Boston has hundreds of food blogs, with new ones appearing every day. Of the many I read, one I’ve come to trust is Boston’s Hidden Restaurants and its sibling Boston Restaurant News, whose author does two things especially well: documenting restaurants beyond my Boston-centric purview in the suburbs and in smaller cities and towns around New England, and uncovering worthy old-timey places. If he recommends a restaurant, I have confidence it’ll be worth a trip. That’s how I got steered to Simco’s on the Bridge, an old-fashioned take-out stand at the southern extreme of Boston near the Milton line.
Simco’s original claim to fame is hot dogs ($2.86–$3.62), which here are foot-longs of not especially great frankfurter quality (lacking natural-casing snap) but dressed beautifully: a buttered and grilled roll (crucial) and topping options like cumin-rich beef-bean chili, melted American process cheese, and traditional condiments. While not the gourmand experience of a Speed’s (in Roxbury), they’re a fine version of the classic Coney Island dog beloved by Americans since the 1930s, when Simco’s first opened. In this spirit, I recommend the canonical chili-cheese dog with yellow mustard and chopped onions. French fries ($2.75/small; $3.50/large) have a sprayed-on starch coating that makes them very crisp if commercial-tasting, but also sturdy enough to withstand cheese ($3.50) or chili and cheese ($3.95). Onion rings ($2.99; $3.95) are similarly well-crisped and just greasy enough. Good deep-fryer technique also shows up in seafood plates with fries and coleslaw, like haddock ($12.95), clams ($14.95), and scallops ($14.95). I especially liked the bargain-priced plate of whiting ($10.50), a sweet-flavored, flounder-like fish fried up here in delicate fillets.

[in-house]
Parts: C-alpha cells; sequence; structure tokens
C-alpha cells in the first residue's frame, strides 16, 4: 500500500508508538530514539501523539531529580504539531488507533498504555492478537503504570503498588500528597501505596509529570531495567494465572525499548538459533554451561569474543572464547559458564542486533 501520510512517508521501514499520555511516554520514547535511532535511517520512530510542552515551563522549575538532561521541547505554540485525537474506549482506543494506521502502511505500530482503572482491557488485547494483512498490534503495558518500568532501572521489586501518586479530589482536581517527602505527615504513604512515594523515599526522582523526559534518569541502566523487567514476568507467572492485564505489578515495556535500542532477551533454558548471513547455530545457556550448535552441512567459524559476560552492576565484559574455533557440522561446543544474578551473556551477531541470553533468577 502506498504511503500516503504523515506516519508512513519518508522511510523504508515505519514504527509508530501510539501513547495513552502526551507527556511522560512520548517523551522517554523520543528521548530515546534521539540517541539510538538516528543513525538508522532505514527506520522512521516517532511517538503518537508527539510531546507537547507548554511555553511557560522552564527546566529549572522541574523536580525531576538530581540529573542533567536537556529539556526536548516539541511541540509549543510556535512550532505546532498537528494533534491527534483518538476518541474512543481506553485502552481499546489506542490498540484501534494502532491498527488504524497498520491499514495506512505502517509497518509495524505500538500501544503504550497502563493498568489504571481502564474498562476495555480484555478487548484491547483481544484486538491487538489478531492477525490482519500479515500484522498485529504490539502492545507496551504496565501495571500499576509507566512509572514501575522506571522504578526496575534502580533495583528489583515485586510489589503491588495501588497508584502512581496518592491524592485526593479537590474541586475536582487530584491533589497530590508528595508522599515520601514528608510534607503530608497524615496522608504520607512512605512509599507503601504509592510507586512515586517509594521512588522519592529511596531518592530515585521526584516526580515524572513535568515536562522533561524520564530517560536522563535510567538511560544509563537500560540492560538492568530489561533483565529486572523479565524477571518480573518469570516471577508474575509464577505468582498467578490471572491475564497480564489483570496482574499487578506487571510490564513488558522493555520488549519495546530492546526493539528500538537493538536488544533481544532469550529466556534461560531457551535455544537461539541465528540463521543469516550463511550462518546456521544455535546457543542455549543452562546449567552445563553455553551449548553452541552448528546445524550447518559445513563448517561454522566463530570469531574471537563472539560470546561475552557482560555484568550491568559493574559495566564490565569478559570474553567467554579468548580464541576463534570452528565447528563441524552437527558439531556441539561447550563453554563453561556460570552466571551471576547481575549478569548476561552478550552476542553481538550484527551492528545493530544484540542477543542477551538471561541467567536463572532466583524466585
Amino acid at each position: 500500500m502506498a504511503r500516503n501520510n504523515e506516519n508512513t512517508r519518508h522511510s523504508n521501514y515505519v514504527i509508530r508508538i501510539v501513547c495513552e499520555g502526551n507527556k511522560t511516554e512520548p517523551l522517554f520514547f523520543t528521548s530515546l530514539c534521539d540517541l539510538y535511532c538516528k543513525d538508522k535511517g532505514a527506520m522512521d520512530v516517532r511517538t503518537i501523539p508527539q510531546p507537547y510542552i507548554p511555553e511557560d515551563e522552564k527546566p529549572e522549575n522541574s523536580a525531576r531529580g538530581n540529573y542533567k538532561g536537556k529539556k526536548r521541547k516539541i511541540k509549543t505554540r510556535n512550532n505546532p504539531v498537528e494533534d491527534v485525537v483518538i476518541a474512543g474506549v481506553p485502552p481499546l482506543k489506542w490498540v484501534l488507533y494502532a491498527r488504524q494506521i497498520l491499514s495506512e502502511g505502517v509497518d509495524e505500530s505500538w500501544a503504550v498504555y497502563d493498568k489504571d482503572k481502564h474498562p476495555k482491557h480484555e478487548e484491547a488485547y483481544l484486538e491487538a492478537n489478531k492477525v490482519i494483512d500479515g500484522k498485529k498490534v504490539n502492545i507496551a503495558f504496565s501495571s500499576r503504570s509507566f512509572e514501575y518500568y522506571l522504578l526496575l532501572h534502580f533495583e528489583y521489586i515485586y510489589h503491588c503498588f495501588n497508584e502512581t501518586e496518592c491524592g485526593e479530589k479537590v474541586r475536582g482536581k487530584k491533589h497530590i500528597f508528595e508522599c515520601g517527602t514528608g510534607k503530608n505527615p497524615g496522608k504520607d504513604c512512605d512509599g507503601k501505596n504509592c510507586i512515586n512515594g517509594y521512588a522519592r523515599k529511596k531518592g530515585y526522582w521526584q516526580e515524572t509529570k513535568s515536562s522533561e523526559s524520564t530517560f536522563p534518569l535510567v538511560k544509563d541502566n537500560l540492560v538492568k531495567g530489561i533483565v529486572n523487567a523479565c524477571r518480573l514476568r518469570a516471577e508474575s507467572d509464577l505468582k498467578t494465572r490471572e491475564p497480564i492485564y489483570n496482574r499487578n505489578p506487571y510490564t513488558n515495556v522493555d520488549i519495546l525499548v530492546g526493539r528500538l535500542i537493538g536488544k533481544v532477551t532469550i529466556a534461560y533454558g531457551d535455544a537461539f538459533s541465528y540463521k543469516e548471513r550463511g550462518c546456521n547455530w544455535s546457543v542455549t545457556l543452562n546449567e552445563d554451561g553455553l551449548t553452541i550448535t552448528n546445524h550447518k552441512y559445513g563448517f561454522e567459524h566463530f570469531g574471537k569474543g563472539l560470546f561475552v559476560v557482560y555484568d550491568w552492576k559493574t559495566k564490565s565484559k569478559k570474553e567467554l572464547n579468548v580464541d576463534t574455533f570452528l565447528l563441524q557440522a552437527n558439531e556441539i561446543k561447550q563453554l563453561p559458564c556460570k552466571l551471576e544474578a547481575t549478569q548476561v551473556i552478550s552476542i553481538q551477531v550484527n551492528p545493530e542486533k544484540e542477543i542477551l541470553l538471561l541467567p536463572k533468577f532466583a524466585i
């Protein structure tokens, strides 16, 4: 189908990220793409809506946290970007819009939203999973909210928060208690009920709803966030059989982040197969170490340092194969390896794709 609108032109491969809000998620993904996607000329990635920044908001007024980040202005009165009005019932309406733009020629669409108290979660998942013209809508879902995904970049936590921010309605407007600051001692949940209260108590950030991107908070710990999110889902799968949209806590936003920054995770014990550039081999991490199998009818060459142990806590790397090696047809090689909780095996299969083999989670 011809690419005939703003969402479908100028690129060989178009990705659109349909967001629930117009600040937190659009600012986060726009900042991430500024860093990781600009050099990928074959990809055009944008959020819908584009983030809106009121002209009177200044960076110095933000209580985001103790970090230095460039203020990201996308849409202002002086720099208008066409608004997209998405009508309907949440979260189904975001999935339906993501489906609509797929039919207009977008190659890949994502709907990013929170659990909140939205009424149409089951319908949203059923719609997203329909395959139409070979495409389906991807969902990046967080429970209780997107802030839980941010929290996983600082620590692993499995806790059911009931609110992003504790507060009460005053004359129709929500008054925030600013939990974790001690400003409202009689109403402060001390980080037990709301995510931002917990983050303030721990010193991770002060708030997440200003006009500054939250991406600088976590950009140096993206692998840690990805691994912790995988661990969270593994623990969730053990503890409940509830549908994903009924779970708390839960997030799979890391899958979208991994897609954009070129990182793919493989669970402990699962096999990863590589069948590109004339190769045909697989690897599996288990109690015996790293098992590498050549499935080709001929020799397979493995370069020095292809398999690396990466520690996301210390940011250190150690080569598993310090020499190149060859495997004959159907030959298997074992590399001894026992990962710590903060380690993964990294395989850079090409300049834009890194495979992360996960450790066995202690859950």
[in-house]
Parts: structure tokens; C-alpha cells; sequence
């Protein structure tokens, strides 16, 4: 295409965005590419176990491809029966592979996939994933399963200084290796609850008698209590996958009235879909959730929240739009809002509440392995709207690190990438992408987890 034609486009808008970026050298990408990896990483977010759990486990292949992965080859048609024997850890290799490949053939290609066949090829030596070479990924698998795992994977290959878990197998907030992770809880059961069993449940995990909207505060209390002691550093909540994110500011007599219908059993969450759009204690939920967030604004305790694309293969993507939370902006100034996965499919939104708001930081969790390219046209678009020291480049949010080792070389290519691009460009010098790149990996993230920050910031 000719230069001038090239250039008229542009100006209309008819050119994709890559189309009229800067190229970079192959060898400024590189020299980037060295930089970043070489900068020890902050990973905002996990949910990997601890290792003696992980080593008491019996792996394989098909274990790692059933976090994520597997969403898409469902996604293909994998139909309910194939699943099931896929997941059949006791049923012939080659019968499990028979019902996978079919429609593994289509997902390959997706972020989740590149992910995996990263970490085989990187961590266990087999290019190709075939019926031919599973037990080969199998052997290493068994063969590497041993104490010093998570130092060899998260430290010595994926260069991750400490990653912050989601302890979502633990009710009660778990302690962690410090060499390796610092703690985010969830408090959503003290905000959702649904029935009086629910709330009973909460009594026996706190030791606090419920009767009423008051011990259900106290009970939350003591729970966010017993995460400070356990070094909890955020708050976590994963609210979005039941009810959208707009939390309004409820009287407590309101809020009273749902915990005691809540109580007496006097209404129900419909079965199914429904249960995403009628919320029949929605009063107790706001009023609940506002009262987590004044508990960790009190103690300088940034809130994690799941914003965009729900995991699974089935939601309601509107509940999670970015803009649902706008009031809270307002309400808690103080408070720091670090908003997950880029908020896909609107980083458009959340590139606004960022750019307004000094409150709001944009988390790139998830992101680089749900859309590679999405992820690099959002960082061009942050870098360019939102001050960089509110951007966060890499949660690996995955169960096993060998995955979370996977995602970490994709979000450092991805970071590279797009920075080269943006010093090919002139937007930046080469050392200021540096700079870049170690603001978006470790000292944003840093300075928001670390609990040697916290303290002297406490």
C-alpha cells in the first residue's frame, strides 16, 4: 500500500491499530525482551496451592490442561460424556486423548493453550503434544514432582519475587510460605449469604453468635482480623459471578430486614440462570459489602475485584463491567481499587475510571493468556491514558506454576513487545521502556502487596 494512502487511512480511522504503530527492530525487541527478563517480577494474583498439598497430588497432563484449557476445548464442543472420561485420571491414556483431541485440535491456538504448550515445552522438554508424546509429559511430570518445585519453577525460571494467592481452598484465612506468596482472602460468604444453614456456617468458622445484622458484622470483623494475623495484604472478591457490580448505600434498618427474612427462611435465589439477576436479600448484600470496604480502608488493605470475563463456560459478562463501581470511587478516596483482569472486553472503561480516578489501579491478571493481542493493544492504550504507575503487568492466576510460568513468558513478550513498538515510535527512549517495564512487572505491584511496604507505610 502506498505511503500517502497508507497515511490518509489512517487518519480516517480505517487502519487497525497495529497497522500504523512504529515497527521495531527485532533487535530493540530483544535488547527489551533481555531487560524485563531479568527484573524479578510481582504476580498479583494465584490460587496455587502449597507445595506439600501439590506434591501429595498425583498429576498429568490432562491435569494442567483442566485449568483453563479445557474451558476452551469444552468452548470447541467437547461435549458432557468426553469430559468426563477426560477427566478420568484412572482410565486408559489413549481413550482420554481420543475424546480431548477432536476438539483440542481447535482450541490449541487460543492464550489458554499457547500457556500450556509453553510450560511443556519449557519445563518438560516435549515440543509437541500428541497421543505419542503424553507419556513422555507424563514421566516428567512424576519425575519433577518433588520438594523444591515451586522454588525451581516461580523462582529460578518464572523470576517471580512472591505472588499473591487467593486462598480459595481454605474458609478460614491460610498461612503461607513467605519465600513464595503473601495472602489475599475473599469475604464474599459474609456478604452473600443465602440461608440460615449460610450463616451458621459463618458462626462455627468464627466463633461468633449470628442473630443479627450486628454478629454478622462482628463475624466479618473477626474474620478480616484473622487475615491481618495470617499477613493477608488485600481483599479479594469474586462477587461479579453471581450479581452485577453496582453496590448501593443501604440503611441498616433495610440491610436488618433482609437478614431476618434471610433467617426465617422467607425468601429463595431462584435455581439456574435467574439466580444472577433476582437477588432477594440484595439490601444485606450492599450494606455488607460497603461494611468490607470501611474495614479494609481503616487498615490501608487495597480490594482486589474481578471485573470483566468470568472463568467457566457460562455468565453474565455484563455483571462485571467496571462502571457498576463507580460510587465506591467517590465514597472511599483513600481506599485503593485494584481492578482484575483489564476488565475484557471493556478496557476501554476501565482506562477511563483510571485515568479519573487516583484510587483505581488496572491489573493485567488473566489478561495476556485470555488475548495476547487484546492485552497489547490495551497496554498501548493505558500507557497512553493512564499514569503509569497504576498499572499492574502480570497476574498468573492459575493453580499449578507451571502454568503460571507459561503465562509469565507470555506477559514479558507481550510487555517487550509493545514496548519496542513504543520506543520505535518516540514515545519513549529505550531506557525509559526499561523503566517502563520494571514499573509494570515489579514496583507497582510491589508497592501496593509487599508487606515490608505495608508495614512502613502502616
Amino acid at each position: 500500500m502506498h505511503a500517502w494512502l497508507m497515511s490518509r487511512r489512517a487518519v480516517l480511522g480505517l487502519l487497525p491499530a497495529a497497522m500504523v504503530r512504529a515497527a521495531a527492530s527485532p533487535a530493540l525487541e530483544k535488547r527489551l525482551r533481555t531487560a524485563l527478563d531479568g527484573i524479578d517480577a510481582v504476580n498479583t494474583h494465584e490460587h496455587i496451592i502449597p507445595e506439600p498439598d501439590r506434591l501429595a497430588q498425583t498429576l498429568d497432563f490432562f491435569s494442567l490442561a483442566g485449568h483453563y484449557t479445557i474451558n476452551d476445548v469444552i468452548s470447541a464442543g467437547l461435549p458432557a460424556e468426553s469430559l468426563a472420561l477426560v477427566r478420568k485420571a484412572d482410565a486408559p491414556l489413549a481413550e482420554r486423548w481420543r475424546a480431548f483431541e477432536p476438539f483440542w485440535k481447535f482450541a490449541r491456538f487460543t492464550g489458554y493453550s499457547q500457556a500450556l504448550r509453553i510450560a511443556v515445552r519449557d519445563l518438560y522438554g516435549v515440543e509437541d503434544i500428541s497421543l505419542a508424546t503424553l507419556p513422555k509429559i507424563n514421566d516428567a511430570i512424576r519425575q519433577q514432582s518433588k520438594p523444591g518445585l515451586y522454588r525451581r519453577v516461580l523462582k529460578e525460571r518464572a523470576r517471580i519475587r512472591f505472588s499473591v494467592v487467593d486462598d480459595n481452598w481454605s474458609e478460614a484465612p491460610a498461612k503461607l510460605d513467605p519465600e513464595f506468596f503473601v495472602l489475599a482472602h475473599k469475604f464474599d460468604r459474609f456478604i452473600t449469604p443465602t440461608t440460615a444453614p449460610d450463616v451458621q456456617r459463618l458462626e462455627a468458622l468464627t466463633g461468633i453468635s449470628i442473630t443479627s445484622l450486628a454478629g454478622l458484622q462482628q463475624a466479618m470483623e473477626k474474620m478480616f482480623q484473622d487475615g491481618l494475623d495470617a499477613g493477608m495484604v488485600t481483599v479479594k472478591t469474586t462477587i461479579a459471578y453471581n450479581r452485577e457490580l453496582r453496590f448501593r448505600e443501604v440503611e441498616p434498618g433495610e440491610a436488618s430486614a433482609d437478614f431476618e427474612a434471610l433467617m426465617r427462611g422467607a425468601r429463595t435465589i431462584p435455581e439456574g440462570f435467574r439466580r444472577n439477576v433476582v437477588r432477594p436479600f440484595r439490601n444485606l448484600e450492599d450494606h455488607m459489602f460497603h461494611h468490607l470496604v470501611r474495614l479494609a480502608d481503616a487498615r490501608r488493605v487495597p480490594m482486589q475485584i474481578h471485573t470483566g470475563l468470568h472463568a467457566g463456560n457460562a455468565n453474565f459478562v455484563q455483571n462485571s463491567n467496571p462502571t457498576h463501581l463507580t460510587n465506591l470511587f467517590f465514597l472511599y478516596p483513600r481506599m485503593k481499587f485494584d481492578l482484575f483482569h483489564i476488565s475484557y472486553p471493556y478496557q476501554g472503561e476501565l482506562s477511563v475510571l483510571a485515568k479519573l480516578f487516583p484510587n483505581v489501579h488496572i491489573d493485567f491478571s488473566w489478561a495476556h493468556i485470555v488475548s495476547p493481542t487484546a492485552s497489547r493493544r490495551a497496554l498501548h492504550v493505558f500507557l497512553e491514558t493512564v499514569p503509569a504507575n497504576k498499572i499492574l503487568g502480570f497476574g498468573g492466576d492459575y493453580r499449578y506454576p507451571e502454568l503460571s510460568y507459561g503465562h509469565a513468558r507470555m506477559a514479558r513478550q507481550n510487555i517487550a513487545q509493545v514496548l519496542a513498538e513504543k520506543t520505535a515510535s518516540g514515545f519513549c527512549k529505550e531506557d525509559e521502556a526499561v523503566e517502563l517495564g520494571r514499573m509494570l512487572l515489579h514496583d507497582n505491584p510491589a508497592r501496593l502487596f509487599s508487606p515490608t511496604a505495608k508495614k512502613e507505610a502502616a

Greek rotisserie and grill stand-bys, like gyros, souvlaki, and chicken kabobs ($5.95–$6.95/in pita; $9.95/as plates with rice, Greek salad, and pita), are serviceable if less noteworthy. The rest of the menu is more typical Greek-American house-of-pizza fare: decent pan pizzas by the pie ($5.75–$12.50) and goodly slice ($1.75–$3.00), cold and hot subs ($4.50–$7.95), and well-stuffed, fat-dripping steak bombs ($5.95–$8.95). In true roadside-stand fashion, Simco’s also serves ice cream ($2.95–$3.75), sundaes ($5), and frappes ($3.75). Haven’t had enough fried food? Get a deep-fried Twinkie or Devil Dog ($2.75; $4.75 à la mode). Order up a greasy feast, ask for extra napkins, and eat on the sidewalk or in your car with a view of Simco’s awesomely retro-cool, fading signage. It’s a cheap-eats experience your great-grandfather would recognize and enjoy.
Simco’s on the Bridge, located at 1509 Blue Hill Avenue, in Mattapan, is open daily, 9:30 am–1:30 am. Call 617.296.3800.